All species capable of grasping this fact manage better in the struggle for existence than those which rely upon their own strength alone: the wolf, which hunts in a pack, has a greater chance of survival than the lion, which hunts alone.
Within each such social group, a feeling of solidarity prevails, a compelling need to work together and a joy in doing so that represent a high moral value.
The idea of eternity lives in all of us. We thirst to live in a belief which raises our small personality to a higher coherence - a coherence which is human and yet superhuman, absolute and yet steadily growing and developing, ideal and yet real.
Today we stand on a bridge leading from the territorial state to the world community. Politically, we are still governed by the concept of the territorial state; economically and technically, we live under the auspices of worldwide communications and worldwide markets.
Modern techniques have torn down state frontiers, both economical and intellectual. The growth of means of transport has created a world market and an opportunity for division of labor embracing all the developed and most of the undeveloped states.
It is against this concept of the sovereign state, a state isolated by protectionism and militarism, that internationalism must now engage in decisive battle.
The theoretically unrestricted right to develop power, to wage war against other states, is antisocial and is doubly dangerous, because the state as a mass entity represents a low moral and intellectual level.
Hand in hand with nationalist economic isolationism, militarism struggles to maintain the sovereign state against the forward march of internationalism.
Internationalism is a social and political theory, a certain concept of how human society ought to be organized, and in particular a concept of how the nations ought to organize their mutual relations.
Technology is a useful servant but a dangerous master.
On the contrary. Internationalism also recognizes, by its very name, that nations do exist. It simply limits their scope more than one-sided nationalism does.
Militarism is basically a way of thinking, a certain interpretation of the function of the state; this manner of thinking is, moreover, revealed by its outer forms: by armaments and state organization.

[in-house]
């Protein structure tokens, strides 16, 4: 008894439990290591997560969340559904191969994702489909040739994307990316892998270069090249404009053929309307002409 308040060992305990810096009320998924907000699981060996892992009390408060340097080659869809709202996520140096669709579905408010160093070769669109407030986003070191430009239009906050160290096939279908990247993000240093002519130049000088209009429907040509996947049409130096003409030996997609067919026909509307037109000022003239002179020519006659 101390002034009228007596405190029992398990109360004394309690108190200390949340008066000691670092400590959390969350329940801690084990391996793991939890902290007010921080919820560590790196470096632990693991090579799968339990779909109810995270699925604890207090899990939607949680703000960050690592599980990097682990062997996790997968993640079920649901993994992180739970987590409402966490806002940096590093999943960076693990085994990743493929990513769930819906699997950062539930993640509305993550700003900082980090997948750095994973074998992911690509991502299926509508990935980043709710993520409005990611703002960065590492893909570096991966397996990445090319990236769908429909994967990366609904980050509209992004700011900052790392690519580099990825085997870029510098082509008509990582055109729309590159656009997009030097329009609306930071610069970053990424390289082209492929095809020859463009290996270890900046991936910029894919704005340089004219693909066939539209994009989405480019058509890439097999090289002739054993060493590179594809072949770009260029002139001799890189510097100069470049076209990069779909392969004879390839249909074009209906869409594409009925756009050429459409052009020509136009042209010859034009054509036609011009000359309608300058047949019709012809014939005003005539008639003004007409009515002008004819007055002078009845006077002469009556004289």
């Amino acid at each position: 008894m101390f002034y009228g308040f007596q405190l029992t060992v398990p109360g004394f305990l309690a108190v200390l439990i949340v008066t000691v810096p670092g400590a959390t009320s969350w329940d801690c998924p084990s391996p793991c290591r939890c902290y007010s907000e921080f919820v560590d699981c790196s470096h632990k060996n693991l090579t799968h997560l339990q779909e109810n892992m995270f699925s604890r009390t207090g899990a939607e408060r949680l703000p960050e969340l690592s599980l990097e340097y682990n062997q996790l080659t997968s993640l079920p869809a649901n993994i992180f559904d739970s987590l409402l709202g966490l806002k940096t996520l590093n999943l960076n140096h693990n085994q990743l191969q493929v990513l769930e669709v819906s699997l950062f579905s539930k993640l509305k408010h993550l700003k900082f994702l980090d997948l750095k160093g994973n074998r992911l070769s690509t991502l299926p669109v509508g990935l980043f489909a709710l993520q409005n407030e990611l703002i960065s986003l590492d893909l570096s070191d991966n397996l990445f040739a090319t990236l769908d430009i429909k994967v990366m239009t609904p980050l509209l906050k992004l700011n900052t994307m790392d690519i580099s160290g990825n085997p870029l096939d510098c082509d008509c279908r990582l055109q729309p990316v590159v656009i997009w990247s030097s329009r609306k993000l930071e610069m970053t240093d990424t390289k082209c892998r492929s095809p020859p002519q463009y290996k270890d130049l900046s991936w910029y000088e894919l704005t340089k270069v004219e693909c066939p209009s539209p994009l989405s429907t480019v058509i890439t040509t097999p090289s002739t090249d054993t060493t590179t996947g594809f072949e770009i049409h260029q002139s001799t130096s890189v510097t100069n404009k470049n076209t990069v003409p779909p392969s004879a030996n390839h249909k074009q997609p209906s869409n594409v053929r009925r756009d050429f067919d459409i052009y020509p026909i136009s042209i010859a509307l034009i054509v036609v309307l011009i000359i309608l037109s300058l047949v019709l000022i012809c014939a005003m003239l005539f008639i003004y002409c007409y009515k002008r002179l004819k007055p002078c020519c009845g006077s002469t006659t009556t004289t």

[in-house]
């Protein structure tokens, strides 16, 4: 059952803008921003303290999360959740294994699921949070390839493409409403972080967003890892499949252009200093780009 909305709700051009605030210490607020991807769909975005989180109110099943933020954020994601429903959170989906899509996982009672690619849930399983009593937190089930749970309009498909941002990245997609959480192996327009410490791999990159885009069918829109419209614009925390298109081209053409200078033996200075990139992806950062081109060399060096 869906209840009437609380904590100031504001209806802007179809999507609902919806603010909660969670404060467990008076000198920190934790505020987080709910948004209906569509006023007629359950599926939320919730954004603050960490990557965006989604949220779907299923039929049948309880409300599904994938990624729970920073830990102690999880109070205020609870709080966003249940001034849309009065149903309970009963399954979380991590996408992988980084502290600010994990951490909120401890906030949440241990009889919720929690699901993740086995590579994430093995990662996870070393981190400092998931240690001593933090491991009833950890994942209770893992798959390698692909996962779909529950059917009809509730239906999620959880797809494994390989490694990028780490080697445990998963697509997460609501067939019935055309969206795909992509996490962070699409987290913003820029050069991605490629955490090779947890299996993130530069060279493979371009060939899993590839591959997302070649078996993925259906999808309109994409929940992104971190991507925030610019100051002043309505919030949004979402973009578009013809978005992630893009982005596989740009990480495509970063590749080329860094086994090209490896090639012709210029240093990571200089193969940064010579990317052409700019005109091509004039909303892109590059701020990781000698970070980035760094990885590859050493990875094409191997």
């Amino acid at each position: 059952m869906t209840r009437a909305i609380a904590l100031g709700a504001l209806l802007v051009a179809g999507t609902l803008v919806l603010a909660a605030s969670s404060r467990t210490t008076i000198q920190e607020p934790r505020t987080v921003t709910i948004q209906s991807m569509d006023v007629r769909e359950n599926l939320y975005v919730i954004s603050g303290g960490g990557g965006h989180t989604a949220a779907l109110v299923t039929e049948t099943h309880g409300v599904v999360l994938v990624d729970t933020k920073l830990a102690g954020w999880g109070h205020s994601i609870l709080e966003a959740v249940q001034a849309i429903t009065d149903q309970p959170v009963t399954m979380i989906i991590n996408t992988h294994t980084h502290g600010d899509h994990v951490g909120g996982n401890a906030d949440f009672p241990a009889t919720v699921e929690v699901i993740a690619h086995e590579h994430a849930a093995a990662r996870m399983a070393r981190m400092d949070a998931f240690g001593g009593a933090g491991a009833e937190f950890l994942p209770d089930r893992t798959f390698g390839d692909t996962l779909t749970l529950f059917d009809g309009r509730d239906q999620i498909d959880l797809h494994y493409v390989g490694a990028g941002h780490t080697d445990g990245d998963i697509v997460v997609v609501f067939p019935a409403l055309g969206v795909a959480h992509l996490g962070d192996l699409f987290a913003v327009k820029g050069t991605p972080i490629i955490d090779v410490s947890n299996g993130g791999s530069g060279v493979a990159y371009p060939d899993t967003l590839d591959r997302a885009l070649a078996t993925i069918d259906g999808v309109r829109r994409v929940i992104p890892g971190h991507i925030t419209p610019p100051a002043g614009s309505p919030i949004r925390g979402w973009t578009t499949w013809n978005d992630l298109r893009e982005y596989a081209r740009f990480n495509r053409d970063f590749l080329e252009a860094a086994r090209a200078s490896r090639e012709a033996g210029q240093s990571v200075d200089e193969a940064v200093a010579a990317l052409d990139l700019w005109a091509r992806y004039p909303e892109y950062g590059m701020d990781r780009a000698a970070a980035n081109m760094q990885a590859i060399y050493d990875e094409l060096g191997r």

Concord, solidarity, and mutual help are the most important means of enabling animal species to survive.
Every time economic and technical development takes a step forward, forces emerge which attempt to create political forms for what, on the economic-technical plane, has already more or less become reality.
Internationalism on the other hand admits that spiritual achievements have their roots deep in national life; from this national consciousness art and literature derive their character and strength and on it even many of the humanistic sciences are firmly based.
But teleological considerations can lead no further than to a belief and a hope. They do not give certainty.
Earlier ages fortified themselves behind the sovereign state, behind protectionism and militarism.
For the state by its nature claims sovereignty, the right to an unlimited development of power, determined only by self-interest. It is by nature anarchistic.
In particular, the efforts to reestablish peace after the World War have been directed toward the formation of states and the regulation of their frontiers according to a consciously national program.
Internationalism is a community theory of society which is founded on economic, spiritual, and biological facts. It maintains that respect for a healthy development of human society and of world civilization requires that mankind be organized internationally.